Preparing for my trip to Istanbul for an interfaith meeting, I was nervous about the challenging encounters that awaited me. Convened by the World Council of Churches, the meeting’s focus was, “Christian Self-Understanding in the Context of Judaism.” Two dozen Christian theologians would reflect on how Christians understand themselves and their tradition, with their relationships to Jews and Judaism in mind. I was one of three Jews invited to serve as participant-observers in this intra-Christian conversation – to bring Jewish ears and sensibilities, to identify Christian blind spots, and to reflect back what was unbearably painful.
Many of the Christian participants would be renowned theologians, largely from Europe and the U.S., who had been working on Christian self-understanding in penetrating, self-critical ways for decades. But this meeting, for the first time in the history of the World Council of Churches’ dialogue program, would also include Christian theologians from South America, from Malaysia, and from Israel, Palestine and Lebanon. I sensed that this would be a difficult few days, not a dialogue aimed at “tea and sympathy,” but an honest and painful encounter.
I was also keenly aware that this meeting was taking place just two weeks after the tragic death of activists on the Mavi Marmara, the Turkish boat in the “Free Gaza” flotilla. Diplomatic tensions between Turkey and Israel were high, and shortly after the attack, it was reported that 10,000 Turks had gathered on a public square to protest Israel’s attack, carrying signs including some calling for the death of Jews. The conference coordinators suggested that no religious garb (e.g. the kippah I wear at all times) be worn on the streets.
I remembered the days when our own children had spent extended periods of time in Israel during the second Intifada, and my clear-minded husband would ask, “What is the statistical likelihood of our child being hurt in a random act of violence?” I knew that the diplomatic crisis would likely not translate into anti-Jewish violence on the street. Nonetheless, I felt frightened. Should I, in fact, not wear my kippah on the street? Would people be looking at me with animosity, recognizing that I was a Jew, hating me? But I also carried with me wise words of blessing from my daughter, a 23-year old activist for peace and justice in the Middle East. She had reflected on how wonderful it was that I had the chance to go to Istanbul precisely during this time of tension, to build relationships and to serve the cause of peace.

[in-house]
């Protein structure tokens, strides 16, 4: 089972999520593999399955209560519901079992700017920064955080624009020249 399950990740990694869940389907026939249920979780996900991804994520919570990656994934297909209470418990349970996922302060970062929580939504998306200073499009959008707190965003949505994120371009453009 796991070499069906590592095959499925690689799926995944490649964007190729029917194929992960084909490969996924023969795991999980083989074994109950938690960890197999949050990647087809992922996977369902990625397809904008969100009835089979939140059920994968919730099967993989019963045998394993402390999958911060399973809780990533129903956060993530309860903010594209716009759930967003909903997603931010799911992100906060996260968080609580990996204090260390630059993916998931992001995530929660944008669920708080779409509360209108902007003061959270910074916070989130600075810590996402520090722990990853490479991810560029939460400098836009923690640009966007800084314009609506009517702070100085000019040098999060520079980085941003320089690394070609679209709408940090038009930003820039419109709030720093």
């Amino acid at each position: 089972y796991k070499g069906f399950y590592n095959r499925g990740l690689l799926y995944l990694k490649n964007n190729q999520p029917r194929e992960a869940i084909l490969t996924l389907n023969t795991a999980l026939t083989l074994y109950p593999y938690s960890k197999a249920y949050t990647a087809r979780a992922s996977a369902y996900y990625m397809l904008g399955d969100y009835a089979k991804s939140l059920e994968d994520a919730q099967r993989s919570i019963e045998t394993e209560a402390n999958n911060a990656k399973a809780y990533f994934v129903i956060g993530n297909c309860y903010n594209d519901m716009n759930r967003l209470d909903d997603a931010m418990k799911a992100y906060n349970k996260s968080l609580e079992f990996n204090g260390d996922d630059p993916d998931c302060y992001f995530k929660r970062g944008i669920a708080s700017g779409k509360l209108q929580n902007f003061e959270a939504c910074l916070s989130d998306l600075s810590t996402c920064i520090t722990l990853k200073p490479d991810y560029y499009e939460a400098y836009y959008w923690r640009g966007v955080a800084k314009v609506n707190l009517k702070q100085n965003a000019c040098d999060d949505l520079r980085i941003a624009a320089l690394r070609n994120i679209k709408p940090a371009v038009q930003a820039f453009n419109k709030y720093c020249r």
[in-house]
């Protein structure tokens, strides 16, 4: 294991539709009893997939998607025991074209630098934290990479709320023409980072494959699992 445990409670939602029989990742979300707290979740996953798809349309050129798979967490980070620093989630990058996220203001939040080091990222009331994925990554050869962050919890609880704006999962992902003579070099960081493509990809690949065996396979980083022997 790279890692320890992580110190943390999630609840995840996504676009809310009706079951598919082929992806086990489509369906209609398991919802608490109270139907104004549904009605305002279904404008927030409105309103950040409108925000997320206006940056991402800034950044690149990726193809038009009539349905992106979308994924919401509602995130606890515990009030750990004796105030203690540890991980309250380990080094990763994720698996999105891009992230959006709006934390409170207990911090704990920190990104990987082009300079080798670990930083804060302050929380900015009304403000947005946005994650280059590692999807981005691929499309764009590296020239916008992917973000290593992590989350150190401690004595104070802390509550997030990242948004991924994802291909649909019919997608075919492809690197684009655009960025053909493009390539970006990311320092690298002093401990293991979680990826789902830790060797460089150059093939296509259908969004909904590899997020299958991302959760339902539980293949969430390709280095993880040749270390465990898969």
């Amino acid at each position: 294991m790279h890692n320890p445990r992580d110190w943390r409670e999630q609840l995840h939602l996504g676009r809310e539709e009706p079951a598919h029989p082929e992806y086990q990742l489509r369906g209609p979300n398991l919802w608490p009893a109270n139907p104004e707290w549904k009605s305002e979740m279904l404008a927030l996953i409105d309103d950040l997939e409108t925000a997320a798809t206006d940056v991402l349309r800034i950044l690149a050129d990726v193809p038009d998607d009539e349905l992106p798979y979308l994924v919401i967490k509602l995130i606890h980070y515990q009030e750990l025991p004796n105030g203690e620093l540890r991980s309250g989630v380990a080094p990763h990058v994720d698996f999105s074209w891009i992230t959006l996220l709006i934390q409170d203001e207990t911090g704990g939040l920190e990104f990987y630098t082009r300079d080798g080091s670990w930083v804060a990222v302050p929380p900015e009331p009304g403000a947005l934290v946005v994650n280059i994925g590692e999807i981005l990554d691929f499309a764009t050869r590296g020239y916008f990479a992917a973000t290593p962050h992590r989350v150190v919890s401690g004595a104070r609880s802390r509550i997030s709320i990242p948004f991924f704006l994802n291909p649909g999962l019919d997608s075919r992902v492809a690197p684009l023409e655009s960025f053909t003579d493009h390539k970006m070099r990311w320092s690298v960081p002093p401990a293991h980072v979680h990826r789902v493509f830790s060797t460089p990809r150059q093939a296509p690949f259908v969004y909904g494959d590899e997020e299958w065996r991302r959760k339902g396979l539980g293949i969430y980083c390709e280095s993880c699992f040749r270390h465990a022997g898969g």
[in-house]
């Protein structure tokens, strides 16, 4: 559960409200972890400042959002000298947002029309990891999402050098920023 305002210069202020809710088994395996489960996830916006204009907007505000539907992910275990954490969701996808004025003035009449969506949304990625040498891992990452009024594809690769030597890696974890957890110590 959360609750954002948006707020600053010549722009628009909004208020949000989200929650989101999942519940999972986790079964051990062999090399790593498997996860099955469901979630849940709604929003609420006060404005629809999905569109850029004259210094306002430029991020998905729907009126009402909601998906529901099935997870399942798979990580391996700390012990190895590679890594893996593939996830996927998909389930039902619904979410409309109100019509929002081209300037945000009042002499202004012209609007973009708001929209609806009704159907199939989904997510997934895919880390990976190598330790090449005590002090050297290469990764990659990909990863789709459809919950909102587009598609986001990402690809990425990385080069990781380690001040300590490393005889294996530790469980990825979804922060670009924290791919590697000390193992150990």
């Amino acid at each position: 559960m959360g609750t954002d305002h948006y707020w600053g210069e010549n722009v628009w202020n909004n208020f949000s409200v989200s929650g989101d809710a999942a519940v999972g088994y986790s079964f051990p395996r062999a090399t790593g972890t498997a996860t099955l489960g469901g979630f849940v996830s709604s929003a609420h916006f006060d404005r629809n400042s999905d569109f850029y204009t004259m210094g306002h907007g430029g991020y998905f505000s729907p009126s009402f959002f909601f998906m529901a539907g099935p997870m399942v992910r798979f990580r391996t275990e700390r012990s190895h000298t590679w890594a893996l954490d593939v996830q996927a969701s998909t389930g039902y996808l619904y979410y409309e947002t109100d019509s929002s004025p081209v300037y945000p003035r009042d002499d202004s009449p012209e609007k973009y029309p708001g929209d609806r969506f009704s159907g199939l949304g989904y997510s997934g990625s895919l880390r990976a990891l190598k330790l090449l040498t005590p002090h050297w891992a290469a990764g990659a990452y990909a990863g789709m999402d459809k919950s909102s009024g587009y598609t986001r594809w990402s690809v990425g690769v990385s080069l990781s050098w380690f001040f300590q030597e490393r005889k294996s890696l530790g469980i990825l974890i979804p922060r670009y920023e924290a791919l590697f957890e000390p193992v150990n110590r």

I have had occasion over the years to think deeply about the dynamics of fear, about how our views of “the other” create structures of fear in our minds which, in turn, cause us suffering. I remembered spending a week in the Muslim quarter of the Old City of Jerusalem some years ago. This was a Palestinian neighborhood, unfamiliar to me, and I felt unsafe. Entering the Old City through the Damascus Gate (which, like most Jews, I had never done) I wondered whether people would watch me with suspicion, even desire to harm me.
But with each passing day the place had become more familiar, and my fears began to feel exaggerated. Surely, tensions between Palestinians and Israelis were real. I needed to be sensible and alert. But I realized that I had been suffering from my own xenophobia, which produced its own mental realities: I don’t know those people; perhaps they hate me; perhaps they wish me harm. Becoming more familiar with the area, I came to appreciate the charm of this magical part of Jerusalem. I was coming to know “the other” and he no longer seemed so dangerous. I had deconstructed a large edifice of fear in my own mind and heart, and I felt liberated.
So, too, after my first day in Istanbul, I knew there was no reason for fear. Despite the diplomatic crisis, it was vanishingly unlikely that I would be assaulted by one of the city’s 15 million people. Beyond the statistical improbability, I had pressed beyond fear of the enemy, to bring myself fully to my time in this remarkable place.